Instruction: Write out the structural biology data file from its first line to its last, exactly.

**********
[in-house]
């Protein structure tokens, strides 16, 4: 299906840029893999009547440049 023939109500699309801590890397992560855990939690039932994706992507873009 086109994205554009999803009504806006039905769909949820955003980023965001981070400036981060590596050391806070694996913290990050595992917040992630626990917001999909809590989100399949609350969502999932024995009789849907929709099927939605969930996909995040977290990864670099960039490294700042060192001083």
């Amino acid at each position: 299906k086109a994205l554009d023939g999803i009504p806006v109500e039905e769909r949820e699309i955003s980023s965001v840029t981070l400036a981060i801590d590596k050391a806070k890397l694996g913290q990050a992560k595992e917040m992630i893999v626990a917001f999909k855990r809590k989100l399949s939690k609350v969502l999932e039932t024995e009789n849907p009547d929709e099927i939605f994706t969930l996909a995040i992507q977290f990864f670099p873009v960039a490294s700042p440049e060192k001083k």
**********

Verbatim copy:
[in-house]
């Protein structure tokens, strides 16, 4: 299906840029893999009547440049 023939109500699309801590890397992560855990939690039932994706992507873009 086109994205554009999803009504806006039905769909949820955003980023965001981070400036981060590596050391806070694996913290990050595992917040992630626990917001999909809590989100399949609350969502999932024995009789849907929709099927939605969930996909995040977290990864670099960039490294700042060192001083």
């Amino acid at each position: 299906k086109a994205l554009d023939g999803i009504p806006v109500e039905e769909r949820e699309i955003s980023s965001v840029t981070l400036a981060i801590d590596k050391a806070k890397l694996g913290q990050a992560k595992e917040m992630i893999v626990a917001f999909k855990r809590k989100l399949s939690k609350v969502l999932e039932t024995e009789n849907p009547d929709e099927i939605f994706t969930l996909a995040i992507q977290f990864f670099p873009v960039a490294s700042p440049e060192k001083k």